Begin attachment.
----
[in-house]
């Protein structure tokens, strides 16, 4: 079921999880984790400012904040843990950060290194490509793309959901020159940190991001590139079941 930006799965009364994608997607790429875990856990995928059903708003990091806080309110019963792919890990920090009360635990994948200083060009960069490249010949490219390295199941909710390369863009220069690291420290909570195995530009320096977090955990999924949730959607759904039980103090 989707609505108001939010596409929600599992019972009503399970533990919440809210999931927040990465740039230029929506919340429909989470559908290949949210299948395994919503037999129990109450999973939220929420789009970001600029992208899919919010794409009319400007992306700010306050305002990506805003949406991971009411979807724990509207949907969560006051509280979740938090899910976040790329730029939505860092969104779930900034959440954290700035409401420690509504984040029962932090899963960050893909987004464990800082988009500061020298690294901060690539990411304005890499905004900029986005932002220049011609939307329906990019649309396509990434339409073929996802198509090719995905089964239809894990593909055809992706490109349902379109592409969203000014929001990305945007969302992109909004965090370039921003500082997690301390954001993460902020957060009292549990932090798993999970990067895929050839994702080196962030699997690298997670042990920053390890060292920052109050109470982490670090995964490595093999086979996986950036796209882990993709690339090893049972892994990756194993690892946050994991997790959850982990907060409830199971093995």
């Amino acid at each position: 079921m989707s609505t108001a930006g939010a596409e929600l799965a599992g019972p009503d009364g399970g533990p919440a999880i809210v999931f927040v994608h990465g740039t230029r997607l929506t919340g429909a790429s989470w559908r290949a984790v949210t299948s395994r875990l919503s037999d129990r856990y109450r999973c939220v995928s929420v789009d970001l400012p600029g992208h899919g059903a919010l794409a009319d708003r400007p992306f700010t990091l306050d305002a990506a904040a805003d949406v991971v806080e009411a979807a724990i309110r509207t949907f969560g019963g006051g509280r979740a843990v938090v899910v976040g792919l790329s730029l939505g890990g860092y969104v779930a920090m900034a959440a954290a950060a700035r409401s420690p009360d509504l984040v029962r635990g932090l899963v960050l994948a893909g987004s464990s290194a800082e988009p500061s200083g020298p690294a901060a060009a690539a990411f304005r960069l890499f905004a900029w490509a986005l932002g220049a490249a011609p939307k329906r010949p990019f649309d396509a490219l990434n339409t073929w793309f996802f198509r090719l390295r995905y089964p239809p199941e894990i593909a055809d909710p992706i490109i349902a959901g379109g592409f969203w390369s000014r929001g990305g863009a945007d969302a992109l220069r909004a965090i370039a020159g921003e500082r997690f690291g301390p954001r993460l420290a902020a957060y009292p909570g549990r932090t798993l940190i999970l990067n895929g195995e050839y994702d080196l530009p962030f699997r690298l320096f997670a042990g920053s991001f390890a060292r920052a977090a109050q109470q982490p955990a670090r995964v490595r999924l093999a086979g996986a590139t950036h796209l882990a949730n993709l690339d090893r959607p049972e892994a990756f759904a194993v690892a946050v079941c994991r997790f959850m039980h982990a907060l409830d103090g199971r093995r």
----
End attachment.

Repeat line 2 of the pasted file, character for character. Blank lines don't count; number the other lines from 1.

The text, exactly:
């Protein structure tokens, strides 16, 4: 079921999880984790400012904040843990950060290194490509793309959901020159940190991001590139079941 930006799965009364994608997607790429875990856990995928059903708003990091806080309110019963792919890990920090009360635990994948200083060009960069490249010949490219390295199941909710390369863009220069690291420290909570195995530009320096977090955990999924949730959607759904039980103090 989707609505108001939010596409929600599992019972009503399970533990919440809210999931927040990465740039230029929506919340429909989470559908290949949210299948395994919503037999129990109450999973939220929420789009970001600029992208899919919010794409009319400007992306700010306050305002990506805003949406991971009411979807724990509207949907969560006051509280979740938090899910976040790329730029939505860092969104779930900034959440954290700035409401420690509504984040029962932090899963960050893909987004464990800082988009500061020298690294901060690539990411304005890499905004900029986005932002220049011609939307329906990019649309396509990434339409073929996802198509090719995905089964239809894990593909055809992706490109349902379109592409969203000014929001990305945007969302992109909004965090370039921003500082997690301390954001993460902020957060009292549990932090798993999970990067895929050839994702080196962030699997690298997670042990920053390890060292920052109050109470982490670090995964490595093999086979996986950036796209882990993709690339090893049972892994990756194993690892946050994991997790959850982990907060409830199971093995």